Scientists could not have been more surprised to see a five-year-old lioness nursing a young leopard cub in Tanzania's Ngorongoro Conservation Area just days ago. Typically the lion-leopard relationship goes more like: lion tries to kill leopard, leopard runs away or climbs high into tree. KopeLion, the Tanzanian conservation nonprofit that has been tracking the female lion, named, Nosikitok, by radio-collar has reported that she has several lion cubs of approximately the same age, which is why her motherly instincts may have taken over with the leopard cub.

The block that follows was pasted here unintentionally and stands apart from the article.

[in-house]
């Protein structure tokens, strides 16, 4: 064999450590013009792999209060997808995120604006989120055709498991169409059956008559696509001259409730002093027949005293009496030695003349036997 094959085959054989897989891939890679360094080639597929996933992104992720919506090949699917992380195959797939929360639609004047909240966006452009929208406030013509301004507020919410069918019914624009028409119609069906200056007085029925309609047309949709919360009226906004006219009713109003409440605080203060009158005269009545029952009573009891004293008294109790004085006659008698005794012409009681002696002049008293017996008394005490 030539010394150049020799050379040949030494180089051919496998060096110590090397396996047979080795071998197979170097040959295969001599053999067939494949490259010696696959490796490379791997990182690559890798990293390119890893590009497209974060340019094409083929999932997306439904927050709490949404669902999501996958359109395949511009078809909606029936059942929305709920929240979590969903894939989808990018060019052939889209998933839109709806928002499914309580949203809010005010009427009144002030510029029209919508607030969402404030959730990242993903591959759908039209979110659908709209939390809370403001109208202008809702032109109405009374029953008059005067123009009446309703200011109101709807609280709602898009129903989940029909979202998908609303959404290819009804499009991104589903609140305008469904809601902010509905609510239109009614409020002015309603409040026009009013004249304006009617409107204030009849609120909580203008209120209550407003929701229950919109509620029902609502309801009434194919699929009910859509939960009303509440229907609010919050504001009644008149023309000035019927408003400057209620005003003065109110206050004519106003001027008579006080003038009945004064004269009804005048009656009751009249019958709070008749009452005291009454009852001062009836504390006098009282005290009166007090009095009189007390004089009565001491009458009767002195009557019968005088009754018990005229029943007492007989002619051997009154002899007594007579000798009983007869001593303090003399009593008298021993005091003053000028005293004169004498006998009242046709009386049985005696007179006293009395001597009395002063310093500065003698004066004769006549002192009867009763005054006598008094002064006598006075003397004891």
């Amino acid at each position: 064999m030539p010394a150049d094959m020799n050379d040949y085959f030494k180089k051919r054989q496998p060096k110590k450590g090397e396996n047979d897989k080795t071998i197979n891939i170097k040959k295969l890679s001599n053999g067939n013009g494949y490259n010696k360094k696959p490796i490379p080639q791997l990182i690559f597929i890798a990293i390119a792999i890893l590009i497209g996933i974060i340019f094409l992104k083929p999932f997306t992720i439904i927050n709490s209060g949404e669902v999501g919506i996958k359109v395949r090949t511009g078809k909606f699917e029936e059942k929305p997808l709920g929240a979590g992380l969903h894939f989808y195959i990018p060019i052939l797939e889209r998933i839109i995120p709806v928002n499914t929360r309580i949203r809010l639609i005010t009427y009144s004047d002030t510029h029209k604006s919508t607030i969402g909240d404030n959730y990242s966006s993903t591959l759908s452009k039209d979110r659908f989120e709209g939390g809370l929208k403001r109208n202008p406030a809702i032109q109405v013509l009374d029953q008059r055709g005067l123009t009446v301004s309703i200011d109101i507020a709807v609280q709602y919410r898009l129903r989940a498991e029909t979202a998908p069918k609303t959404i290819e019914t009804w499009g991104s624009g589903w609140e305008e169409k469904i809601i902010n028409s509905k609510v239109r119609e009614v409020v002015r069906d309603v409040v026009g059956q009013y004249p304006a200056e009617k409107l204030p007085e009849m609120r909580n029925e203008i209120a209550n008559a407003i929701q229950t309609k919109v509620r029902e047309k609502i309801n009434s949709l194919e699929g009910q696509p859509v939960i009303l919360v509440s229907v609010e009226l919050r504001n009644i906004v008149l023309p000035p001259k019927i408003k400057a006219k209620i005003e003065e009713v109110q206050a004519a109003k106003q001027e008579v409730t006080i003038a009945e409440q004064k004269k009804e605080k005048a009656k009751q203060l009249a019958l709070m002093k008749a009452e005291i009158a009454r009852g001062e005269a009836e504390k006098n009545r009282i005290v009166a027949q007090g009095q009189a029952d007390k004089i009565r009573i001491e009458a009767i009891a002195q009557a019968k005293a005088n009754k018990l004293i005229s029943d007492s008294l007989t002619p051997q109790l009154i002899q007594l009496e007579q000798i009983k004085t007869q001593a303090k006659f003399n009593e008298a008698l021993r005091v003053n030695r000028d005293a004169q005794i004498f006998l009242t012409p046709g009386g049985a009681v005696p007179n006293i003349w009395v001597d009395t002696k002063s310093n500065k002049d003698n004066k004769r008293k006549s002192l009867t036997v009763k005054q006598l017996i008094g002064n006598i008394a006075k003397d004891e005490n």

"It's unprecedented," says Luke Hunter, president and chief conservation officer for Panthera. "We never see this in the wild." Nevertheless, Hunter says that physiologically it could work, as both lions and leopards produce similar milk and nurse for uniform time periods. However, he's hesitant to be so confident, knowing the reality ahead of the little leopard will be harsh. Surviving the den period and later being accepted into the lion pride will not be easy feats. "This is all speculation, and I'm hoping for the best," says Hunter, "but I think the challenges to this little fellow surviving are really immense."